Friday, July 9, 2010

I think nature has a lot to tell. From time to time I wake up and realize that I've been on autopilot, deafened by the demands of everyday living. A few months ago we took my mom to see Thornton Wilder's play, "Our Town." The plot is too much to fully go in to here, but to understand the context of the quote below, all you need to know is that a young mother, Emily, dies during childbirth. She gets an opportunity to go back to earth for one day, and immediately starts trying to think of the best day she ever had. Her guide strongly encourages her to select one that is uneventful and ordinary, but she persists in her quest to relive a special day. They finally agree on her twelfth birthday. She lands in her family's kitchen as they're getting ready for the festivities, though they cannot see her. She sees her brother and aches to reach out and touch him. She longs to hug her mother, to be back in the mix of what's going on in front of her. She sees the beauty of everyday, ordinary living. At one point she exclaims,

"Oh, earth, you're too wonderful for anybody to realize you."
Then she turns to her guide and says, "Do any human beings ever realize life while they live it -- every, every minute?" He replies, "No. Saints and poets maybe...they do some."

And then Emily eventually returns to her "afterlife," painfully aware that she let the beauty and wonder of her once-mortal state escape her.

I can relate.

I wrote a song many years ago that starts out,

Winter turns to spring
And we don't blink an eye
The sun wakes and warms
As we pass on by
The mountains and the hills
Burst forth in song
Bellowing with beauty
As we hurry along.

That's the story of my life. In the chaos of everyday living I often completely miss the joys of living on planet earth. My family and friends are so precious to me. I can't imagine being in Emily's predicament, where I am no longer able to laugh, cry, celebrate with or hug those around me. But without a doubt, it will happen.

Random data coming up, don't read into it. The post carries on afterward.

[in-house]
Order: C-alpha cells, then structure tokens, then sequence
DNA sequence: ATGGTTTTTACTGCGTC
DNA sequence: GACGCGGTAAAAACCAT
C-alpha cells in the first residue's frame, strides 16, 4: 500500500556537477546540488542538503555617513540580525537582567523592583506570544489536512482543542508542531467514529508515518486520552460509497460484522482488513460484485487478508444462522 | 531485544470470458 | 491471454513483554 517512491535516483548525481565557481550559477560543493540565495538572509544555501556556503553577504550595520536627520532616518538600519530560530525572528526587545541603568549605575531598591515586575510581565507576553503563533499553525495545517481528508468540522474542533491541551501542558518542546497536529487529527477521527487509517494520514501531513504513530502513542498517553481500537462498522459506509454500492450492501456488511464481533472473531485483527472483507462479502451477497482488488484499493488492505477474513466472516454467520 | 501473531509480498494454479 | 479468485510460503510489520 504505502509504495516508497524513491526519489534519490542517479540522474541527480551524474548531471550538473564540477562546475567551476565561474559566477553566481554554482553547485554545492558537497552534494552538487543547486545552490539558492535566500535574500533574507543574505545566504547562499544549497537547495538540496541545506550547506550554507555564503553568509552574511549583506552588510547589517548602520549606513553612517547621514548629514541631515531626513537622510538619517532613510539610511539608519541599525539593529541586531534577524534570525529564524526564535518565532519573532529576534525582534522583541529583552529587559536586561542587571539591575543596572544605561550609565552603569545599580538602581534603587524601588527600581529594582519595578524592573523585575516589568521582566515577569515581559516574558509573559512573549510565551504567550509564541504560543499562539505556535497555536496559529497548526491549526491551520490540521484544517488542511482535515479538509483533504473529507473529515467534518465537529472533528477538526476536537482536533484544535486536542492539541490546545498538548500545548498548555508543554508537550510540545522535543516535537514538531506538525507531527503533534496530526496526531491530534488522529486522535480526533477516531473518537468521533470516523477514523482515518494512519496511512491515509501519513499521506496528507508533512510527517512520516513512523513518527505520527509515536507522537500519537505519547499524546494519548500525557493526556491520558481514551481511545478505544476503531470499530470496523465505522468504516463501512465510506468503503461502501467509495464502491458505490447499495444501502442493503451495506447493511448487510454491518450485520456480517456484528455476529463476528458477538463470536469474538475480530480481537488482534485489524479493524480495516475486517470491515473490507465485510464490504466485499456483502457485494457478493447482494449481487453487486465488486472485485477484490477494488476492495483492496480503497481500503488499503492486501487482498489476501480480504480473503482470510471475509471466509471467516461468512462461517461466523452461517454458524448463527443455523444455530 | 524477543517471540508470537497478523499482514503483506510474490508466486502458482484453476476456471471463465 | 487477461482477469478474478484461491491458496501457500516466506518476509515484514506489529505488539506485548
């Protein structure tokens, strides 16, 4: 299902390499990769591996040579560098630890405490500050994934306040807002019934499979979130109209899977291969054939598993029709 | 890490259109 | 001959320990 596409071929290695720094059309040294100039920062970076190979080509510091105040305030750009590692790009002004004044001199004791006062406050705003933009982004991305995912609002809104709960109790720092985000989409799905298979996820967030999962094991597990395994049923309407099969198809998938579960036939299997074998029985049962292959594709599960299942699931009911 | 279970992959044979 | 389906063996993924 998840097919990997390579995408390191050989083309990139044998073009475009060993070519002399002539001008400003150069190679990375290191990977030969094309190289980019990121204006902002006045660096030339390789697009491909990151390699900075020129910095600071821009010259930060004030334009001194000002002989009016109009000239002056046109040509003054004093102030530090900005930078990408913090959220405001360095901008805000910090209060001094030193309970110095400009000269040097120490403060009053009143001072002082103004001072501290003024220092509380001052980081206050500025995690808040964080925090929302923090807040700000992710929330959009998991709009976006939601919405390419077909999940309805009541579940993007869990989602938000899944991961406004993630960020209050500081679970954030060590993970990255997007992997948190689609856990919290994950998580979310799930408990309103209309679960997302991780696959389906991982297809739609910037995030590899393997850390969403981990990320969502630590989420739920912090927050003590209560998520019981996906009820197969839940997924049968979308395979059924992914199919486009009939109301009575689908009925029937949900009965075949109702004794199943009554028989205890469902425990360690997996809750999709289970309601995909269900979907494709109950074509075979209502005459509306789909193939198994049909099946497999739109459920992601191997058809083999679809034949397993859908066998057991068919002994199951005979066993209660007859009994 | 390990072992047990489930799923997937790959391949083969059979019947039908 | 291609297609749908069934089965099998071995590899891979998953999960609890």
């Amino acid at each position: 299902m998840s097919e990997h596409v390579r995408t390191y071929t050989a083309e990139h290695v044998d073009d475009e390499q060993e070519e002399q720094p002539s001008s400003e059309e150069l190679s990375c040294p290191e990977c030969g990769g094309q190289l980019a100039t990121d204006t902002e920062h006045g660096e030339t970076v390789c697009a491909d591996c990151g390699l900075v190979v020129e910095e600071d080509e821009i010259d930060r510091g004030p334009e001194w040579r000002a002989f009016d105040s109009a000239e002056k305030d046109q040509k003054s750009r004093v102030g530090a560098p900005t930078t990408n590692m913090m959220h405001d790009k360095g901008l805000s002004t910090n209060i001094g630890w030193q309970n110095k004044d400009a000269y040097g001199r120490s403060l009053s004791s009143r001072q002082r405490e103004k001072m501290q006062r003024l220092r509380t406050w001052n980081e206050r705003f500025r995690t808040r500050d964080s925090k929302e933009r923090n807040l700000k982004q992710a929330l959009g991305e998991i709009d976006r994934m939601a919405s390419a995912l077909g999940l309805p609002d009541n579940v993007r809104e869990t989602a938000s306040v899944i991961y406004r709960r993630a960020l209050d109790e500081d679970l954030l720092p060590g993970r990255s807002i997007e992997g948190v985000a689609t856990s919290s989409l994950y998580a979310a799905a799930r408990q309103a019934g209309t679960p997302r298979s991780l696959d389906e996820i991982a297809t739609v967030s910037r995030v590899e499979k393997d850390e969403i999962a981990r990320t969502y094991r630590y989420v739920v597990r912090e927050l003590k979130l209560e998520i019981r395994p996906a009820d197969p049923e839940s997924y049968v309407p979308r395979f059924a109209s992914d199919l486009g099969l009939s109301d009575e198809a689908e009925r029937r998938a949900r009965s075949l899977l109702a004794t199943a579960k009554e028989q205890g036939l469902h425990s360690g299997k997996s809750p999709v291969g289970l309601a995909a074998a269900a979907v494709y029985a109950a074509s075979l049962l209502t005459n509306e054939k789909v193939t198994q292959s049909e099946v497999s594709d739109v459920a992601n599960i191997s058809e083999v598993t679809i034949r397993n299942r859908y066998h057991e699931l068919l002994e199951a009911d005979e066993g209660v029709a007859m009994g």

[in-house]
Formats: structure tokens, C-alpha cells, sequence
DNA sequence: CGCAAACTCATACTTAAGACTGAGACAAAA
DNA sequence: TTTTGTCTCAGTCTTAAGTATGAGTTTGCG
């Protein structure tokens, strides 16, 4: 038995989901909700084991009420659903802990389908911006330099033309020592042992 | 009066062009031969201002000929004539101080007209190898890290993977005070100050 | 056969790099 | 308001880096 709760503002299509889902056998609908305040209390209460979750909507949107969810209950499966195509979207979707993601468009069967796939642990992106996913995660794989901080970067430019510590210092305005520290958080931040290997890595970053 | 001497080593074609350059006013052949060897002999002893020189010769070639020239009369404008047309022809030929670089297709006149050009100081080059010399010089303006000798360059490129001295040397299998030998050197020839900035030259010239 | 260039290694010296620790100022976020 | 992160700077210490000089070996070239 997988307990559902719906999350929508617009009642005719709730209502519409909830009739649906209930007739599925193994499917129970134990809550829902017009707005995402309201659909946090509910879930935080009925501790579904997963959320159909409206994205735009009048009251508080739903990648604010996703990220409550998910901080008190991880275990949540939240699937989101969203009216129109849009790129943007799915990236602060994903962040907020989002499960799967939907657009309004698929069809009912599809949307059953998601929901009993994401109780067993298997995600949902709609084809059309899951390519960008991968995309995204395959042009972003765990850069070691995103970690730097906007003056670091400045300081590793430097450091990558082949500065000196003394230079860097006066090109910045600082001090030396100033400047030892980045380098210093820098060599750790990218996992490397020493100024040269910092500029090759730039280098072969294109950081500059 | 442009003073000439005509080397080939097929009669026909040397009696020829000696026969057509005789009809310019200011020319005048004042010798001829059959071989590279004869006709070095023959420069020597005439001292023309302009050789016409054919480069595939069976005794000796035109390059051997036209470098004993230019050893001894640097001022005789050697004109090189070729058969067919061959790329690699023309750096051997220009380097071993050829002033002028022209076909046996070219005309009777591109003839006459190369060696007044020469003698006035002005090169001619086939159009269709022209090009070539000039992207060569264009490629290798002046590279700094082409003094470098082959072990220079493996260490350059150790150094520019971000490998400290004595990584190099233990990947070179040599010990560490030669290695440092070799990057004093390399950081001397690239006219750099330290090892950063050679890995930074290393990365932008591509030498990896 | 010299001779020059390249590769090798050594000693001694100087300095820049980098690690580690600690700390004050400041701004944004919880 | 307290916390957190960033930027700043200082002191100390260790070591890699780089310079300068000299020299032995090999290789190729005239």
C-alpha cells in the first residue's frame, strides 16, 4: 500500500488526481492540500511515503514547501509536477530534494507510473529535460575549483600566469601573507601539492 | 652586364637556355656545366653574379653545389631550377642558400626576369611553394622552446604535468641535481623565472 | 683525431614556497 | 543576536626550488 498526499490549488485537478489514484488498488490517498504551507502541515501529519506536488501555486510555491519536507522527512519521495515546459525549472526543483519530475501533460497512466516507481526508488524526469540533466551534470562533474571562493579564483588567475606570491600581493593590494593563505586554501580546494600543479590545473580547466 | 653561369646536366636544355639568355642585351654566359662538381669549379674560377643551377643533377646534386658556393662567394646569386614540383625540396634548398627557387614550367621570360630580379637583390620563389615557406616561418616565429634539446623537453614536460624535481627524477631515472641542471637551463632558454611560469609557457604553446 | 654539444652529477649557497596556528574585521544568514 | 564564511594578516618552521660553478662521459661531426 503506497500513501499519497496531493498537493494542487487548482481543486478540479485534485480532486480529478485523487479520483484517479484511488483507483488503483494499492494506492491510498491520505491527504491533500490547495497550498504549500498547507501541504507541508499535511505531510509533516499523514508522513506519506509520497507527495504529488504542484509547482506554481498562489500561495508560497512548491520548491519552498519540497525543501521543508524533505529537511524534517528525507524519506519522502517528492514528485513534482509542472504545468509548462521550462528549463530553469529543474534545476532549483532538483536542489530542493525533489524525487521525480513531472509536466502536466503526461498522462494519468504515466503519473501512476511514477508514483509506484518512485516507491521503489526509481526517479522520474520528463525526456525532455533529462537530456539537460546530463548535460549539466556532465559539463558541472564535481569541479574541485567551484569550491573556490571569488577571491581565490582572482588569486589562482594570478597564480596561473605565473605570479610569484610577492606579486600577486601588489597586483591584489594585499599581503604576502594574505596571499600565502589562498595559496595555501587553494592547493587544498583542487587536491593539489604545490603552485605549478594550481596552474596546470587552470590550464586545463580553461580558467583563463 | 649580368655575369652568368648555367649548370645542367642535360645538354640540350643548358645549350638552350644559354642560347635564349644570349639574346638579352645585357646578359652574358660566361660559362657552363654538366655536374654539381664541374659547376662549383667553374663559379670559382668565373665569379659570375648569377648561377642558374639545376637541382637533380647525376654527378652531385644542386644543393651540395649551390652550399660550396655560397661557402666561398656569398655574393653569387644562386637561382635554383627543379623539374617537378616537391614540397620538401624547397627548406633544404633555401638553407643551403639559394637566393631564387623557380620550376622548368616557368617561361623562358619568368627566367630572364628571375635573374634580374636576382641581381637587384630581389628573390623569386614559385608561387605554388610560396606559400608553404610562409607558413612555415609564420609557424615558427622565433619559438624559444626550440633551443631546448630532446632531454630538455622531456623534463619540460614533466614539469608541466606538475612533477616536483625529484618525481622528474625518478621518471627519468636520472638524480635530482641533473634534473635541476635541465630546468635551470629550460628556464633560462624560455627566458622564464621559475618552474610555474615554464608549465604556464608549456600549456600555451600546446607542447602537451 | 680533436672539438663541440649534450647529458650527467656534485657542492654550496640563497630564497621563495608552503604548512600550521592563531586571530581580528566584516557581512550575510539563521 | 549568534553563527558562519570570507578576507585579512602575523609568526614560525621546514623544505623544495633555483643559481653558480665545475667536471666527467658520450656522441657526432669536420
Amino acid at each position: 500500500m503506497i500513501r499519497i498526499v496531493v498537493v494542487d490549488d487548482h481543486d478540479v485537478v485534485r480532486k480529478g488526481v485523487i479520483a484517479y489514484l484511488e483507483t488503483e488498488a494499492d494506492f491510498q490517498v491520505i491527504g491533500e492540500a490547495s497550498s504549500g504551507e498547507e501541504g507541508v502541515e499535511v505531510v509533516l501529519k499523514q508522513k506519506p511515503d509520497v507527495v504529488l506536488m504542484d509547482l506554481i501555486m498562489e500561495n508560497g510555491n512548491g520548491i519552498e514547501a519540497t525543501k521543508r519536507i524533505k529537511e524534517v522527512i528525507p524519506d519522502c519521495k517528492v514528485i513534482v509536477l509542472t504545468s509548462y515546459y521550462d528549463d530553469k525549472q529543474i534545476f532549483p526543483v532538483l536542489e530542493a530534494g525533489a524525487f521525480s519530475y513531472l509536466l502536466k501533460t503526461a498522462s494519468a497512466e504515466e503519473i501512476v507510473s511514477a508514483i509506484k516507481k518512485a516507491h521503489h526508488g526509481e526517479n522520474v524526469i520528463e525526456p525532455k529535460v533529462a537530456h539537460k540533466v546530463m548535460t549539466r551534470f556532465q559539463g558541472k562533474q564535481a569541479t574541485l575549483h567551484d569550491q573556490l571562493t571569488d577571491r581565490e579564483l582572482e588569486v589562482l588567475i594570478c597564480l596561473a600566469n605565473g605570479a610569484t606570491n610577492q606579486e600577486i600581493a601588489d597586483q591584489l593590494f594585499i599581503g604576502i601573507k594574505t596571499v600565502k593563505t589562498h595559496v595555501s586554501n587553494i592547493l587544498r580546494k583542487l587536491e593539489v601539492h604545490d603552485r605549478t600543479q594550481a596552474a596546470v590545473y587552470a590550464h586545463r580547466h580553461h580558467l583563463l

Since the dawn of time people have speculated and argued about what happens when we die. I wouldn't dream of trying to unpack all that here. But I do want to say that I think nature strongly hints that there's something beyond what we can see. Elton John's "Circle of Life" song from The Lion King comes to mind because it speaks of a life/death/life cycle. Here are some of the things that I've observed in nature:

• The sun. It rises (birth), sets (death) and rises again (birth.)

• Mortal sleep patterns. We wake up in the morning (birth) we go to bed at night (death) and we rise again (birth.)

• Regarding sleep, when we go to bed (die) we reside in an alternative world -- dreams. It's on a completely different plane than the "awake" space we live in, and other than the sketchy details that we remember (and soon forget) we have very little access to it. Think about it: every night we are ushered in to and "exist" in another world.

• Butterflies. They are born as caterpillars (birth), retire to a tomb-like cocoon (death) and then they emerge as a completely different creature (birth.)

• The seasons. Living things bloom in the spring (birth), expire in winter (death), and are reborn in the spring (birth.)

I know there are many more, but I can't think of them right now. I'll add them as they come to mind. Can anyone out there think of another example of birth/death/birth in nature?

Photo Credit: Daniel Garcia Neto
Licensed Under Creative Commons

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